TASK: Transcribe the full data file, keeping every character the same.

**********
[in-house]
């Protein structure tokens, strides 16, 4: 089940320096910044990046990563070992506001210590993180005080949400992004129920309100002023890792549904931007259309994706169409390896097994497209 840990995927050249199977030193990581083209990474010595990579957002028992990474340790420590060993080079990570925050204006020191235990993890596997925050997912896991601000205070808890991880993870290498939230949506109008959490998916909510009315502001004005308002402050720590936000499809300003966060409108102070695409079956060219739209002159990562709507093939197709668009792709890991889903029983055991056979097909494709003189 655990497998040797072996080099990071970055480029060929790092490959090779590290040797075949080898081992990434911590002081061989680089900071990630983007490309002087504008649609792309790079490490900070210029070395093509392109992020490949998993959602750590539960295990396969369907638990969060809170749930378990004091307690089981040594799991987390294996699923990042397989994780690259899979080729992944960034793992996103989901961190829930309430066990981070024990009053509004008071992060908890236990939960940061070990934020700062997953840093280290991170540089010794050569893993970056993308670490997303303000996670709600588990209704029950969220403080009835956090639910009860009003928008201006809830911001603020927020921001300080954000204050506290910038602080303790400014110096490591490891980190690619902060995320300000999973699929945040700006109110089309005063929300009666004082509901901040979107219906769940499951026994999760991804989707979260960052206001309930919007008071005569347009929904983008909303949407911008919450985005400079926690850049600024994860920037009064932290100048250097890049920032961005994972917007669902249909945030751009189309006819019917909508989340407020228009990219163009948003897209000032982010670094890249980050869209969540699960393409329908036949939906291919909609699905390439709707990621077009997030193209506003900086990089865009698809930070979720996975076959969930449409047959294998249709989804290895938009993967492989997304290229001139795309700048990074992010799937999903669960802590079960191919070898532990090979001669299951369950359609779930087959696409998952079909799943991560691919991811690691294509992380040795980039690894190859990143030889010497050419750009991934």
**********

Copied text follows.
[in-house]
């Protein structure tokens, strides 16, 4: 089940320096910044990046990563070992506001210590993180005080949400992004129920309100002023890792549904931007259309994706169409390896097994497209 840990995927050249199977030193990581083209990474010595990579957002028992990474340790420590060993080079990570925050204006020191235990993890596997925050997912896991601000205070808890991880993870290498939230949506109008959490998916909510009315502001004005308002402050720590936000499809300003966060409108102070695409079956060219739209002159990562709507093939197709668009792709890991889903029983055991056979097909494709003189 655990497998040797072996080099990071970055480029060929790092490959090779590290040797075949080898081992990434911590002081061989680089900071990630983007490309002087504008649609792309790079490490900070210029070395093509392109992020490949998993959602750590539960295990396969369907638990969060809170749930378990004091307690089981040594799991987390294996699923990042397989994780690259899979080729992944960034793992996103989901961190829930309430066990981070024990009053509004008071992060908890236990939960940061070990934020700062997953840093280290991170540089010794050569893993970056993308670490997303303000996670709600588990209704029950969220403080009835956090639910009860009003928008201006809830911001603020927020921001300080954000204050506290910038602080303790400014110096490591490891980190690619902060995320300000999973699929945040700006109110089309005063929300009666004082509901901040979107219906769940499951026994999760991804989707979260960052206001309930919007008071005569347009929904983008909303949407911008919450985005400079926690850049600024994860920037009064932290100048250097890049920032961005994972917007669902249909945030751009189309006819019917909508989340407020228009990219163009948003897209000032982010670094890249980050869209969540699960393409329908036949939906291919909609699905390439709707990621077009997030193209506003900086990089865009698809930070979720996975076959969930449409047959294998249709989804290895938009993967492989997304290229001139795309700048990074992010799937999903669960802590079960191919070898532990090979001669299951369950359609779930087959696409998952079909799943991560691919991811690691294509992380040795980039690894190859990143030889010497050419750009991934």